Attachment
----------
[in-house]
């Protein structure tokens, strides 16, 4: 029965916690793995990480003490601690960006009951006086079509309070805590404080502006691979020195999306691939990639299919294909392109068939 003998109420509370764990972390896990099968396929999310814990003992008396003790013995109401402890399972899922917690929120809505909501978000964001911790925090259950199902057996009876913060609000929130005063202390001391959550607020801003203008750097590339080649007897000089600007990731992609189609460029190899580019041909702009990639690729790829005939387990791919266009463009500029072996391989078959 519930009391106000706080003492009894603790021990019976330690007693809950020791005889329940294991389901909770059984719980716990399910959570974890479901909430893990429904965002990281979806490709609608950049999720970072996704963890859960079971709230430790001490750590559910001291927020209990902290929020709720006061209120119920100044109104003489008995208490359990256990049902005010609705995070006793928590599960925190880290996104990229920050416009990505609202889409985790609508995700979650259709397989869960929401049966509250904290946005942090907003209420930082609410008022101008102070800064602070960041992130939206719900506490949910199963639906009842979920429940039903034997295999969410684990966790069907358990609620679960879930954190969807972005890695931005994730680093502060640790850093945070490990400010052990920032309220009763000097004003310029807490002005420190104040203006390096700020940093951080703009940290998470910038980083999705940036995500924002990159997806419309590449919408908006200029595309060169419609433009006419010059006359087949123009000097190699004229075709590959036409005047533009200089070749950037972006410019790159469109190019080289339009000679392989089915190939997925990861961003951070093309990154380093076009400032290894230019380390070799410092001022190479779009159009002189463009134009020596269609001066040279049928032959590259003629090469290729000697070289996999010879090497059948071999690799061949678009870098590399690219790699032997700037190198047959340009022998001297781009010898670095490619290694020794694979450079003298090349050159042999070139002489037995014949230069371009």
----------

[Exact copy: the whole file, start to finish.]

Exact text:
[in-house]
């Protein structure tokens, strides 16, 4: 029965916690793995990480003490601690960006009951006086079509309070805590404080502006691979020195999306691939990639299919294909392109068939 003998109420509370764990972390896990099968396929999310814990003992008396003790013995109401402890399972899922917690929120809505909501978000964001911790925090259950199902057996009876913060609000929130005063202390001391959550607020801003203008750097590339080649007897000089600007990731992609189609460029190899580019041909702009990639690729790829005939387990791919266009463009500029072996391989078959 519930009391106000706080003492009894603790021990019976330690007693809950020791005889329940294991389901909770059984719980716990399910959570974890479901909430893990429904965002990281979806490709609608950049999720970072996704963890859960079971709230430790001490750590559910001291927020209990902290929020709720006061209120119920100044109104003489008995208490359990256990049902005010609705995070006793928590599960925190880290996104990229920050416009990505609202889409985790609508995700979650259709397989869960929401049966509250904290946005942090907003209420930082609410008022101008102070800064602070960041992130939206719900506490949910199963639906009842979920429940039903034997295999969410684990966790069907358990609620679960879930954190969807972005890695931005994730680093502060640790850093945070490990400010052990920032309220009763000097004003310029807490002005420190104040203006390096700020940093951080703009940290998470910038980083999705940036995500924002990159997806419309590449919408908006200029595309060169419609433009006419010059006359087949123009000097190699004229075709590959036409005047533009200089070749950037972006410019790159469109190019080289339009000679392989089915190939997925990861961003951070093309990154380093076009400032290894230019380390070799410092001022190479779009159009002189463009134009020596269609001066040279049928032959590259003629090469290729000697070289996999010879090497059948071999690799061949678009870098590399690219790699032997700037190198047959340009022998001297781009010898670095490619290694020794694979450079003298090349050159042999070139002489037995014949230069371009």